(2) The primary responsibility for piracy suppression lies with naval units, not self-defending merchant vessels. Self-defense is always a chancy proposition for a merchant ship, as the decision to arm merchant vessels in both world wars demonstrated. Unless you want to turn the merchant vessels into ships which truly are effectively armed naval auxiliaries — like the Hauptman cartel's liners — you're not going to have the crew training and efficiency, the firepower, or the maintenance capability to make your armament effective. There are all sorts of knock-on costs and consequences to effectively arming a merchant vessel, as well. Increases in sensor capability and fire control equipment, for example. Where do you put the weapons — hard points? Pods? "Military-grade" hull segments? What weapons mix do you choose? Energy weapons? In that case you have to let the pirate get to effectively point blank range before you can employ them. Missiles? Depending on the pirate, that could be a good selection… or a very, very bad one. When do you show the pirate that you're armed? When he's at long range and might break off without ever attempting to take your vessel? In that case, he gets a good look at your capabilities and if he's big enough and nasty enough, he's not scared off; instead, he knows how to approach you when he closes in. So do you show him that you're armed when he gets to close range, when he won't have time to analyze your weaponry? In that case, he may find himself in a situation where he decides he has no choice but to go all out against your ship because he's matched accelerations and closed to a range at which you can kill him. Generally speaking, the historical experience has been that while arming ships against piratical attack may be good for merchant shipping in general, it's usually not so good for the individual merchant vessels in question. It drives up operating costs for the ships which are armed. It tends to weed out the pirates who can be deterred in the first place, which admittedly reduces the total number of pirates operating in the vicinity, but makes all of the guys who are left substantially more dangerous: more heavily armed, more determined, and more aggressive. And pirates, who are never particularly solicitous about their victims' well-being to begin with, become even less so when they're concerned that those intended victims may actually be able to fight back effectively.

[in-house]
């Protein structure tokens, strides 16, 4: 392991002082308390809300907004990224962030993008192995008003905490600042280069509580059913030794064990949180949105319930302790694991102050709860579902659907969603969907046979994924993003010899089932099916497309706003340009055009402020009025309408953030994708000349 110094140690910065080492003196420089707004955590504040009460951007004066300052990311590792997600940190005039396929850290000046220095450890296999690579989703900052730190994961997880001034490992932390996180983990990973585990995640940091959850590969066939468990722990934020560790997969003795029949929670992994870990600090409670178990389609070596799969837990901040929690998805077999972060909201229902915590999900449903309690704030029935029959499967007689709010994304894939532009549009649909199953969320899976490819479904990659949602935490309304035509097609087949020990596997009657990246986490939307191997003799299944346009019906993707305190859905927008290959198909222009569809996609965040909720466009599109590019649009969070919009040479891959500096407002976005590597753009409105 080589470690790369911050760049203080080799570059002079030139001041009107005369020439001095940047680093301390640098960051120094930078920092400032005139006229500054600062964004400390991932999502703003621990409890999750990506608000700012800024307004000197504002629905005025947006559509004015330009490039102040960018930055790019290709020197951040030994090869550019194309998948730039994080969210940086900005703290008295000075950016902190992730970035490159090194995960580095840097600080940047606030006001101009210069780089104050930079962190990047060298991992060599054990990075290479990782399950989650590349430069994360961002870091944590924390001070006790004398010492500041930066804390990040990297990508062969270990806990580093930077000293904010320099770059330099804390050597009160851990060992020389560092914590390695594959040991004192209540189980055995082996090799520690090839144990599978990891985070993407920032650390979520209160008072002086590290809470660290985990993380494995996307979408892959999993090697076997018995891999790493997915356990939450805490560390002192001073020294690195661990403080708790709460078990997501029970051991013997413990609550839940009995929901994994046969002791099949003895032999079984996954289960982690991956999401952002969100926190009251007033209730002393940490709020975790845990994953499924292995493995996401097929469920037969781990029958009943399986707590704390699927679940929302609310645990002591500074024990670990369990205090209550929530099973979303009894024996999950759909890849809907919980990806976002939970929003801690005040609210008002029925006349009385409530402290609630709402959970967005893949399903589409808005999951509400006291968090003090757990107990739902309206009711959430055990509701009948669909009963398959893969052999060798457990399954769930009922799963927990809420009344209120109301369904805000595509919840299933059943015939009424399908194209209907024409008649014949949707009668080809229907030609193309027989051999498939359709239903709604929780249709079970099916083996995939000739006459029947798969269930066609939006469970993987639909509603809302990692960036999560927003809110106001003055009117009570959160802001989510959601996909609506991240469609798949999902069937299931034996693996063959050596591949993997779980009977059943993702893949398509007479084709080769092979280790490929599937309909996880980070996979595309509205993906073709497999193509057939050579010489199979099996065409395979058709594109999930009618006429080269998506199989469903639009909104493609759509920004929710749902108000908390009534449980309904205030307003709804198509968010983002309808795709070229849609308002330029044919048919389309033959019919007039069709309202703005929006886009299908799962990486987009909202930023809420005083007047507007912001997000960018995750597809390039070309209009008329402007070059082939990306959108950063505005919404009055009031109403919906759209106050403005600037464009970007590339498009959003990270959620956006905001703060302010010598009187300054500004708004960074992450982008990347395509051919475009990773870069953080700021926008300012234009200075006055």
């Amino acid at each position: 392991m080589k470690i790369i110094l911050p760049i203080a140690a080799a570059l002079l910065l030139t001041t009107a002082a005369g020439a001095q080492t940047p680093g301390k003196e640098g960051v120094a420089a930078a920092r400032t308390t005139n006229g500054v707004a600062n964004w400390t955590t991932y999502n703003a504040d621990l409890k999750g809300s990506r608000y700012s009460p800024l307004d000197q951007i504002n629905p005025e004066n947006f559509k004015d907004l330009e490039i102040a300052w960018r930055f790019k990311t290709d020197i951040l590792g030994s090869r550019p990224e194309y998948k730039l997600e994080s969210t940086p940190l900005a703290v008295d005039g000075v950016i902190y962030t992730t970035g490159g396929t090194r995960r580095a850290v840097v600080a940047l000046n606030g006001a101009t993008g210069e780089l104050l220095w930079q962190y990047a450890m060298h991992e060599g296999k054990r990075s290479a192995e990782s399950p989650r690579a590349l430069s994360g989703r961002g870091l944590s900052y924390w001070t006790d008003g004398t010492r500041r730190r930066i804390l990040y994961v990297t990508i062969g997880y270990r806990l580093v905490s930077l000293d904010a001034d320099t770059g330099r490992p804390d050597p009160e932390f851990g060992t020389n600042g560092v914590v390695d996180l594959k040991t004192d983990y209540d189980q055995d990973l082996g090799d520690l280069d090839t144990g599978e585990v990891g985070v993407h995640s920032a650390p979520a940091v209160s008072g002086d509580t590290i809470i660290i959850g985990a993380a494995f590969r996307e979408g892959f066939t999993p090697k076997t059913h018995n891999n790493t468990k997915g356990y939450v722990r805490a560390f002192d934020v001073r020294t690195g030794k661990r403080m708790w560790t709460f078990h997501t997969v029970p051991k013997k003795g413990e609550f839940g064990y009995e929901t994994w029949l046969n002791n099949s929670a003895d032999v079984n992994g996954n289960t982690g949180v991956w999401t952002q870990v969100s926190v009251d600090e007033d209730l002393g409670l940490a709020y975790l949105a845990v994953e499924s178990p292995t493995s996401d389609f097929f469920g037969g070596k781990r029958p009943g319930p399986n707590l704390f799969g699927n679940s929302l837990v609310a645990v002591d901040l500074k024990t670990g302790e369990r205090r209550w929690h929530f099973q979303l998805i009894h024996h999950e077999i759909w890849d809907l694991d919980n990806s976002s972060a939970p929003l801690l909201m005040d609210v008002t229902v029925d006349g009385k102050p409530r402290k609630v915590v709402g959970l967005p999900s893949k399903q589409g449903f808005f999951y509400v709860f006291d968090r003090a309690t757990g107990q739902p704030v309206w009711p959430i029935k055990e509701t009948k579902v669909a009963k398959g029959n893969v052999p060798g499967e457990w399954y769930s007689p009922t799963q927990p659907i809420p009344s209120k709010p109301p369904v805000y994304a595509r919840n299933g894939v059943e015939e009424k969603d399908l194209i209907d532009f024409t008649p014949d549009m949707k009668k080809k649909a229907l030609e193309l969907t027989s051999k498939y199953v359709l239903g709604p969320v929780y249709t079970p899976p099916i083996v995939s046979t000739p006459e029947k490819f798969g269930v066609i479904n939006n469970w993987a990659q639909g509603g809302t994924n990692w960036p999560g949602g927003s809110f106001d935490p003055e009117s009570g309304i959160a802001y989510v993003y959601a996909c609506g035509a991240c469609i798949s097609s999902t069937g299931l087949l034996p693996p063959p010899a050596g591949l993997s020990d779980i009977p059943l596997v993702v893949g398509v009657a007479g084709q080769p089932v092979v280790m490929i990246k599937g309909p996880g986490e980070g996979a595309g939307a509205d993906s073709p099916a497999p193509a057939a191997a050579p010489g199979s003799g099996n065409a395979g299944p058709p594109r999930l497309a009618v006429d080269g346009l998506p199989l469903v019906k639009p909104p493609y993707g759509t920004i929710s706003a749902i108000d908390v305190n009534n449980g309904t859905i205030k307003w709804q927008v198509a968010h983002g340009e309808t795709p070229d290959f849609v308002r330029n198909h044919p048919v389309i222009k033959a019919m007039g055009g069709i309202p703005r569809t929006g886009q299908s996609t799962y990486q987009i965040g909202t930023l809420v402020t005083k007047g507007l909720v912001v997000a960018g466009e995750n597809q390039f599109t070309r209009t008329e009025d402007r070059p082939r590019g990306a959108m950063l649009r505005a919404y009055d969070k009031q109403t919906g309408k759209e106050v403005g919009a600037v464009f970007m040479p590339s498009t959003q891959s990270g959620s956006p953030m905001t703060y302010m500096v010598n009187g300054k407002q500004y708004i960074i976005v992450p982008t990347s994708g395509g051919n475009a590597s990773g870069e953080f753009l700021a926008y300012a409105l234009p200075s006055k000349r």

(3) Ports (and star systems) aren't happy about the notion of merchant vessels equipped with the equivalent of two or three eight-inch guns bolted to their hulls turning up in their space. ["I mean, sure, Captain, the port authorities know a good Manticoran skipper like you wouldn't really do something stupid in their harbor with those weapons, but we can't be certain someone else wouldn't. Right? And if we go making an exception to the rules for you, then we have to make it for everybody, don't we?"] For that matter, a lot of the other merchant skippers would sympathize very strongly with those port authorities. And when you think what a couple of impeller drive shipkillers could do to about any planetary target if someone like — oh, I dunno, let's say the Ballroom, for example — was able to get an armed merchantman into the same star system as somebody they didn't like — like, say, a Silesian transstellar doing business with Manpower — things could get… messy rather quickly. You don't allow armed vessels into attack range of your facilities, your commerce, or your own population except under extraordinary circumstances, and even then you sweat bullets over the possibility that someone will be stupid enough, careless enough, irate enough, or fanatical enough to actually use that armament against you or someone else.